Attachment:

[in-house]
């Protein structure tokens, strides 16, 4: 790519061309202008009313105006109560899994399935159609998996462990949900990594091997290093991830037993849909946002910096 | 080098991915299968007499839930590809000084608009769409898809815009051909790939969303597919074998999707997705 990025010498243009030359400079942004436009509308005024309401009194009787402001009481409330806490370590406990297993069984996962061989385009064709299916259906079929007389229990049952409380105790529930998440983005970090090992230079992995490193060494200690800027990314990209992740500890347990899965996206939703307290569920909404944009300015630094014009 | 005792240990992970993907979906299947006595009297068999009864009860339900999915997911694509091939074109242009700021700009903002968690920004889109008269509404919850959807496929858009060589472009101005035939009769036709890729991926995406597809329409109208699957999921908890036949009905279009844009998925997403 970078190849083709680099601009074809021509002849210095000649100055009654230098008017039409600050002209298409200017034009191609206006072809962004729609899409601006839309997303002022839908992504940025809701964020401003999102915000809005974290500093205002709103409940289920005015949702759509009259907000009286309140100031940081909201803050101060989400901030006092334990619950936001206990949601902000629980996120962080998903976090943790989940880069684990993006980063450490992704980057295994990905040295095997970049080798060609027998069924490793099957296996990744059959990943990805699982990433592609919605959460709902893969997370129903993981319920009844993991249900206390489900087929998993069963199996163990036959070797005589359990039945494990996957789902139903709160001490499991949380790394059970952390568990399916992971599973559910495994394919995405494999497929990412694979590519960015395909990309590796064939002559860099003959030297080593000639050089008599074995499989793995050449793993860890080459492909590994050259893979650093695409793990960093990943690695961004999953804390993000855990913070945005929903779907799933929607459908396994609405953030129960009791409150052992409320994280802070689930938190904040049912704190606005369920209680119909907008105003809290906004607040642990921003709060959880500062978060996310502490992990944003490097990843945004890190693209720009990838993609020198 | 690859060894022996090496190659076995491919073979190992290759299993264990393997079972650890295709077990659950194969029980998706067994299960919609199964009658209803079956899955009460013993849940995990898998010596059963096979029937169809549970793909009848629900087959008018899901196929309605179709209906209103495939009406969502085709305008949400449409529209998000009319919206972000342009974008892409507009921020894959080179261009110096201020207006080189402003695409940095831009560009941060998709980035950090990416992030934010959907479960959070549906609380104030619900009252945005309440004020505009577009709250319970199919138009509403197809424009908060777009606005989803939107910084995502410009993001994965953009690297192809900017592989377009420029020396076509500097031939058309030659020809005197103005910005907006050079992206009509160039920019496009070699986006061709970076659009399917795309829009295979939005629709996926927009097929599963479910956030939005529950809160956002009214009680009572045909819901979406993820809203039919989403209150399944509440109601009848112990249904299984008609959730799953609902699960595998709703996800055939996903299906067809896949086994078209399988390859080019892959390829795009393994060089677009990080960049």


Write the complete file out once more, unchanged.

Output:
[in-house]
């Protein structure tokens, strides 16, 4: 790519061309202008009313105006109560899994399935159609998996462990949900990594091997290093991830037993849909946002910096 | 080098991915299968007499839930590809000084608009769409898809815009051909790939969303597919074998999707997705 990025010498243009030359400079942004436009509308005024309401009194009787402001009481409330806490370590406990297993069984996962061989385009064709299916259906079929007389229990049952409380105790529930998440983005970090090992230079992995490193060494200690800027990314990209992740500890347990899965996206939703307290569920909404944009300015630094014009 | 005792240990992970993907979906299947006595009297068999009864009860339900999915997911694509091939074109242009700021700009903002968690920004889109008269509404919850959807496929858009060589472009101005035939009769036709890729991926995406597809329409109208699957999921908890036949009905279009844009998925997403 970078190849083709680099601009074809021509002849210095000649100055009654230098008017039409600050002209298409200017034009191609206006072809962004729609899409601006839309997303002022839908992504940025809701964020401003999102915000809005974290500093205002709103409940289920005015949702759509009259907000009286309140100031940081909201803050101060989400901030006092334990619950936001206990949601902000629980996120962080998903976090943790989940880069684990993006980063450490992704980057295994990905040295095997970049080798060609027998069924490793099957296996990744059959990943990805699982990433592609919605959460709902893969997370129903993981319920009844993991249900206390489900087929998993069963199996163990036959070797005589359990039945494990996957789902139903709160001490499991949380790394059970952390568990399916992971599973559910495994394919995405494999497929990412694979590519960015395909990309590796064939002559860099003959030297080593000639050089008599074995499989793995050449793993860890080459492909590994050259893979650093695409793990960093990943690695961004999953804390993000855990913070945005929903779907799933929607459908396994609405953030129960009791409150052992409320994280802070689930938190904040049912704190606005369920209680119909907008105003809290906004607040642990921003709060959880500062978060996310502490992990944003490097990843945004890190693209720009990838993609020198 | 690859060894022996090496190659076995491919073979190992290759299993264990393997079972650890295709077990659950194969029980998706067994299960919609199964009658209803079956899955009460013993849940995990898998010596059963096979029937169809549970793909009848629900087959008018899901196929309605179709209906209103495939009406969502085709305008949400449409529209998000009319919206972000342009974008892409507009921020894959080179261009110096201020207006080189402003695409940095831009560009941060998709980035950090990416992030934010959907479960959070549906609380104030619900009252945005309440004020505009577009709250319970199919138009509403197809424009908060777009606005989803939107910084995502410009993001994965953009690297192809900017592989377009420029020396076509500097031939058309030659020809005197103005910005907006050079992206009509160039920019496009070699986006061709970076659009399917795309829009295979939005629709996926927009097929599963479910956030939005529950809160956002009214009680009572045909819901979406993820809203039919989403209150399944509440109601009848112990249904299984008609959730799953609902699960595998709703996800055939996903299906067809896949086994078209399988390859080019892959390829795009393994060089677009990080960049």